Question for mayoral candidates: What is the number one issue facing the city of Americus, and if elected, how would you work to address it?
Blount: “Probably the number one issue facing the city of Americus today is education. We have a problem with education in our community. It’s not just a city problem; it’s a county problem. I say a problem with education; we need to be more open to new ideas of education in our young people. That’s the reason why I’m happy to be on the steering committee to have the career academy because in today’s environment, just because back in the day when I graduated from high school … a lot of kids who graduated from high school could go to work on the farm or go to work in a factory somewhere doing something with a high school education. You can’t do that anymore. A high school education gives you the ability to go to college or a technical college or something like that. But if you’re offered the college and career academy, and I don’t know all the bells and whistles of the college and career academy, it gives an opportunity for kids who may not necessarily want to go to college … an opportunity to learn a skill or trade that will fit with the local business or industry located here in Americus and go to work when they get out of high school. That’s what we need to be opening. We need to open up new horizons for our young people … an opportunity to get an education, an education that they want to … to graduate and get a job … That’s a real challenge to our community. We’re working on the dropout rate … Doing things like that I think it will afford our young people … to get a better education in a field they want to but an opportunity to get a job …”
Bernstein: “Education is certainly an issue in the community. I actually work in a college and career academy right now and, as the mayor said, it’s an excellent way to spark some energy in our young people and to give them even hope to be able to remain in the community and have a job when they get finished with the program. I think education though is just one facet of what is really important here. I think we need to go back to the basics. We need to be an ‘us’ and that’s why I used that as my slogan, putting the ‘us’ back in Americus. I think that we need clear and collaborative relationships with all of our stakeholders, everyone needs to be at the planning table. Everyone who has a stake hold in this community needs to be at the planning table not necessarily literally, but their ideas and their voices need to be heard. When we can come together a community and plan effectively and efficiently for everyone, our city benefits and we can strengthen those community foundations. We have them in place. We can strengthen them with fresh ideas and approaches. We need our young people from this community to get involved just as much as our elderly population is involved. That takes fresh ideas, innovation, energy and collaborative efforts. I taught in high school here in Americus Those children, those students are more than willing to be a part of the community but they don’t understand it. They truly thought the key to the city was going to open up a door somewhere in the city for them to go into … when I helped educate them on the process and what happens in the city and how local government works, they got excited. They wanted to get involved and it’s part of the reason that led me to even run for this seat to begin with, because I was able to connect and to see that the energy and the desire is there but we often times are elitist about it. Nobody wants certain people at the planning table because that suits our interests. That has to change. That attitude has to change or Americus is going to dry up … We need to get some excitement around here and we need some young faces and we need some energy … With that and with the collaborative efforts of all of us and all our community with the same goal, we can achieve it.”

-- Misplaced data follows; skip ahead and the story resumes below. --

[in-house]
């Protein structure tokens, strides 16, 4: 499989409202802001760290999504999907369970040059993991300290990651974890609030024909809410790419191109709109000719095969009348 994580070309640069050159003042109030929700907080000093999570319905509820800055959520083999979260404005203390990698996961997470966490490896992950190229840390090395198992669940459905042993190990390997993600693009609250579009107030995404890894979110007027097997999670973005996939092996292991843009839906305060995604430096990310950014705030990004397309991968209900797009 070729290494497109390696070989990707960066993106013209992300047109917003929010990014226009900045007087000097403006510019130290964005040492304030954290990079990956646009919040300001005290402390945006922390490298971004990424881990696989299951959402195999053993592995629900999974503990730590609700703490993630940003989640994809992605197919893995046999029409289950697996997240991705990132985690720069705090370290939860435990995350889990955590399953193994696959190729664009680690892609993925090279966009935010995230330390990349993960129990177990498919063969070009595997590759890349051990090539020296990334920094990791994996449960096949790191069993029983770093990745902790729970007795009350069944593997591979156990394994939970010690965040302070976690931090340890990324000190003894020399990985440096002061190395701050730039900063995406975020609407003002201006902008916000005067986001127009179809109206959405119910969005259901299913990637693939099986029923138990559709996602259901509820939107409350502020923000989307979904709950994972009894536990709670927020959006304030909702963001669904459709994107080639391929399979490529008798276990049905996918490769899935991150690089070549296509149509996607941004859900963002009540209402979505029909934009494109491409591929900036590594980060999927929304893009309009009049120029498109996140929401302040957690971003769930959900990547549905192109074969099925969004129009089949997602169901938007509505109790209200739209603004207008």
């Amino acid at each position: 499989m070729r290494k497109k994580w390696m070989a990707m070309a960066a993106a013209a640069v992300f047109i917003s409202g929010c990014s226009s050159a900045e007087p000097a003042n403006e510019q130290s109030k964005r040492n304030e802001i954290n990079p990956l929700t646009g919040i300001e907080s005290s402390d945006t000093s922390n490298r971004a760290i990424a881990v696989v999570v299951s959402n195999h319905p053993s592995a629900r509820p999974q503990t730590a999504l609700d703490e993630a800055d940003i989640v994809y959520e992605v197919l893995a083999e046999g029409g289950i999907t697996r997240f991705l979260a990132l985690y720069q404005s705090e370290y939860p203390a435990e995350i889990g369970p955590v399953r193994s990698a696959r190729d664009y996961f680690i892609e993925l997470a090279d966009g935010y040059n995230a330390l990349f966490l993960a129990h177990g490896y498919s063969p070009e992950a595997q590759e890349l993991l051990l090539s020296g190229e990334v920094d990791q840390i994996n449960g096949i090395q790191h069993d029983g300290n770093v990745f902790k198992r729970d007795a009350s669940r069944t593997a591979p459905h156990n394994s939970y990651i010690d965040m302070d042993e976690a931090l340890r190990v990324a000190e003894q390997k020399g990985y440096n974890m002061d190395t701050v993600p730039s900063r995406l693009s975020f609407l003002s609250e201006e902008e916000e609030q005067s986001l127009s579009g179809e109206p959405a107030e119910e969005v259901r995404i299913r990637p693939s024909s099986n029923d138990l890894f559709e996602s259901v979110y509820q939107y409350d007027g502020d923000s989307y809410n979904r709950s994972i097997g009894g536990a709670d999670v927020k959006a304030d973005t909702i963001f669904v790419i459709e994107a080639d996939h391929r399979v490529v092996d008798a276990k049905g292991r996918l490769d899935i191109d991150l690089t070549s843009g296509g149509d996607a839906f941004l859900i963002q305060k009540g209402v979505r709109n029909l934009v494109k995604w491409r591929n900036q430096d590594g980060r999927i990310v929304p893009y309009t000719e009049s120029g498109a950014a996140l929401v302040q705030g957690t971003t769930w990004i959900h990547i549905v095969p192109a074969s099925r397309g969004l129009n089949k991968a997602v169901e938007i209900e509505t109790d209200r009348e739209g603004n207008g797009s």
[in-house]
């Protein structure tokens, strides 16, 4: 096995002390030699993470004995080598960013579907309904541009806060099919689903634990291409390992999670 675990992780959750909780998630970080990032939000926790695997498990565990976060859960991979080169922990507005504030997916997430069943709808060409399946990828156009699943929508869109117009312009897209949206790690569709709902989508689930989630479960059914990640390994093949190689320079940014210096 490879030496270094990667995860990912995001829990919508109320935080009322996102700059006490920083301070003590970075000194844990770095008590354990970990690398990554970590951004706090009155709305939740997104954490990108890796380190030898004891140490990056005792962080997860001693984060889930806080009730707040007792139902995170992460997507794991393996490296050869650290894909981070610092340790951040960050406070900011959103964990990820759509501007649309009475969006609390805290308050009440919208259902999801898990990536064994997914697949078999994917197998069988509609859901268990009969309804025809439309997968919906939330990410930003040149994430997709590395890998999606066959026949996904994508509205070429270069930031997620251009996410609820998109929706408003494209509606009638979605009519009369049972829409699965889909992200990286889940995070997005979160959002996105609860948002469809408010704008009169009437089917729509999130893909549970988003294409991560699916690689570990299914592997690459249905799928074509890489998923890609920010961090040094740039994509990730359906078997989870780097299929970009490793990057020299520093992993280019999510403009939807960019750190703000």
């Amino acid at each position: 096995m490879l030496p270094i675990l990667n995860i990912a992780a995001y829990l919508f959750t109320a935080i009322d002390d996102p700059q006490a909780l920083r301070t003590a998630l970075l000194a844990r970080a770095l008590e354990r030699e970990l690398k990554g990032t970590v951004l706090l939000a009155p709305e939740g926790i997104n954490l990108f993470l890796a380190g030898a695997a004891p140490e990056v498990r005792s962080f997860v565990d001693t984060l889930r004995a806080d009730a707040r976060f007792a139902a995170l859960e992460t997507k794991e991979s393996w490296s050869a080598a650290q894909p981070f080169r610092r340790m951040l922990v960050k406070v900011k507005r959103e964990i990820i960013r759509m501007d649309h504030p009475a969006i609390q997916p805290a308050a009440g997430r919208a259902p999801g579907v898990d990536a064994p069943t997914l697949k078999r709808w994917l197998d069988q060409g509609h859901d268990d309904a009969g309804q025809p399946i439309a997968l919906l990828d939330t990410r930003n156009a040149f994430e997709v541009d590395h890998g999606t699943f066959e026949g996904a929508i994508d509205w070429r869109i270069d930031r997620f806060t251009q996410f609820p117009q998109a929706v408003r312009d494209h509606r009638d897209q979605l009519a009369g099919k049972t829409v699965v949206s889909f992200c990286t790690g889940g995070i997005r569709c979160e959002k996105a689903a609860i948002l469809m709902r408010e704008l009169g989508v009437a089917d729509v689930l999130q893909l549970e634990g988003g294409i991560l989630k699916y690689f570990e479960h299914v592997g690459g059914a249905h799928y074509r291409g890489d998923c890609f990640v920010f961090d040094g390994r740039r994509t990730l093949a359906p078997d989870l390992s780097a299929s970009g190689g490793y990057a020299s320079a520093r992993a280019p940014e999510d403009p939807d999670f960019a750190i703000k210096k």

Early voting for the Nov. 7 election started Monday, Oct. 16, and continues from 8 a.m.-5 p.m. Monday through Friday through Nov. 3.
In addition to the mayoral race and District 5 races in Americus, voters who live in the city will also decide whether to permit package sales of alcohol between the hours of 12:30 p.m. and 11:30 p.m. on Sundays. City voters approved the sale of alcohol in restaurants on Sundays within the city several years ago.